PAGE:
Light black hole challenge supernova explosion models
Compact objects such as black holes and neutron stars are the end point of massive star evolution. Most of them are thought to have been formed in supernova explosions due to the collapse of the massive stellar core. It is to be expected that the masses of the resultant compact remnants correlate with the masses of their progenitor stars which have a smooth distribution in the range from the heaviest to the lightest stars. Surprisingly, the observed distribution of compact object masses seems to have a gap in the range between 2 to 5 solar masses. This gap, whose existence in the current sample of the mass measurements was fairly well established, has become a significant challenge to our understanding of compact object formation. 

However, the existence of the gap has been brought into question. In a paper published in the Monthly Notices of the Royal Astronomical Society, researchers from the University of Oulu and University of Turku and collaborators from Mexico and USA investigated binary system SWIFT J1753.5-0127 which exhibits X-ray properties typical for the black hole binary. For the first time, the authors performed the analysis of spectroscopic data to determine the system parameters and showed that is hosts one of the smallest stellar-mass black hole found to date, with the mass below 4 solar masses.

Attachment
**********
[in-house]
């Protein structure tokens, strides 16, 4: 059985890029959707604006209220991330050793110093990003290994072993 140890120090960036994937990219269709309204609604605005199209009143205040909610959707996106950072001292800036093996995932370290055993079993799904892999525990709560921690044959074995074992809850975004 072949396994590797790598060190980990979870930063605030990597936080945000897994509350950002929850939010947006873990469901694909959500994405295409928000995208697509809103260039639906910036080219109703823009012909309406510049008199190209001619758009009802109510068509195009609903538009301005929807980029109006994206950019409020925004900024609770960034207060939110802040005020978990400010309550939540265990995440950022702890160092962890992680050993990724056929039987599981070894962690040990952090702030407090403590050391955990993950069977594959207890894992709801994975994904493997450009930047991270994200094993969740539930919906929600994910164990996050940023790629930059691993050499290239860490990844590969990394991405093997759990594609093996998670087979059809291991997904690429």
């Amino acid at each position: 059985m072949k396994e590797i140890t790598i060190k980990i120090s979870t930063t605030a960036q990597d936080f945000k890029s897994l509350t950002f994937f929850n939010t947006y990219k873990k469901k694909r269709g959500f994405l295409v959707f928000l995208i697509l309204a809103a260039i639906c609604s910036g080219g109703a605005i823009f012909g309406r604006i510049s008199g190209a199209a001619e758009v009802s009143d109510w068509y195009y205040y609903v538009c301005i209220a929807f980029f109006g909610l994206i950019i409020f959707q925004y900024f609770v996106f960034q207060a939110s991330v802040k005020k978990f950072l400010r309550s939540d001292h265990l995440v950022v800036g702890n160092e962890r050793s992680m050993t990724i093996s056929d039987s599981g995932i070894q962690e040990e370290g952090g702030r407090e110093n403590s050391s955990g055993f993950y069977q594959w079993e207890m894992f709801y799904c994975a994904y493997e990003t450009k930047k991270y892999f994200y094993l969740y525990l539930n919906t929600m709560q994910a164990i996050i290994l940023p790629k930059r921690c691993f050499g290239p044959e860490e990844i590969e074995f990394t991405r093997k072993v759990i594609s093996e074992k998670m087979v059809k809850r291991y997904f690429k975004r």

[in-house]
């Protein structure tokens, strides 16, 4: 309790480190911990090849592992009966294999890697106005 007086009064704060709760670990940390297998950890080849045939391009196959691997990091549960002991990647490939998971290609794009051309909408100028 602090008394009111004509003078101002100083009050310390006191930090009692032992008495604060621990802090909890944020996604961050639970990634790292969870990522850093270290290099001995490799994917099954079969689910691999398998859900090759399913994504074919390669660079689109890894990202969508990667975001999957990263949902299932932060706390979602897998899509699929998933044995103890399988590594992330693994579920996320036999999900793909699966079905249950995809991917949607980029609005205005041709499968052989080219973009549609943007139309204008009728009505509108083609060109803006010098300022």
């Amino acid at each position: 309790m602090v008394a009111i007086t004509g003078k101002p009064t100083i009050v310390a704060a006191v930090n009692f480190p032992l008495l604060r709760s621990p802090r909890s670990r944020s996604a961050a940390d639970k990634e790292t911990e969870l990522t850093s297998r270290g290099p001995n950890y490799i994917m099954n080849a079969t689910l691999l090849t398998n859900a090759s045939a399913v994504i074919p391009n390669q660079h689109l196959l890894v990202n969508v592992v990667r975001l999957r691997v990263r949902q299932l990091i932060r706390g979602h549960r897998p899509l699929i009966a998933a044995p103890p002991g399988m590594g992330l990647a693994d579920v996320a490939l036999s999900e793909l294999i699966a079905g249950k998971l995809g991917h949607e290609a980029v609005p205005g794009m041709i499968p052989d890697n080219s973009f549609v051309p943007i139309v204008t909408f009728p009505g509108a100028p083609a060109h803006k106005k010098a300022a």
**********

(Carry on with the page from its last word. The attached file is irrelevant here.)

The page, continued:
The presence or absence of the mass gap is a critical clue in understanding the formation of neutron stars and black holes and the engine behind supernova explosions. The result of the paper supports the possibility of existence of compact objects in the mass gap. This conclusion greatly limits the formation scenarios. For instance, in the rapid supernova explosion mechanisms, it is not possible to produce the compact objects with masses 3–5 solar masses, even accounting for the binary evolution effects. The authors suggest that the black hole in SWIFT J1753.5-0127 can either be produced in the delayed explosion or be the result of the accretion-induced collapse of a neutron star. 

For more details, see the article “Spectroscopic evidence for a low-mass black hole in SWIFT J1753.5-0127”, 2014, MNRAS, V.445, pp. 2424-2439 by V. Neustroev et al.


Picture: A black hole in X-ray binary system.

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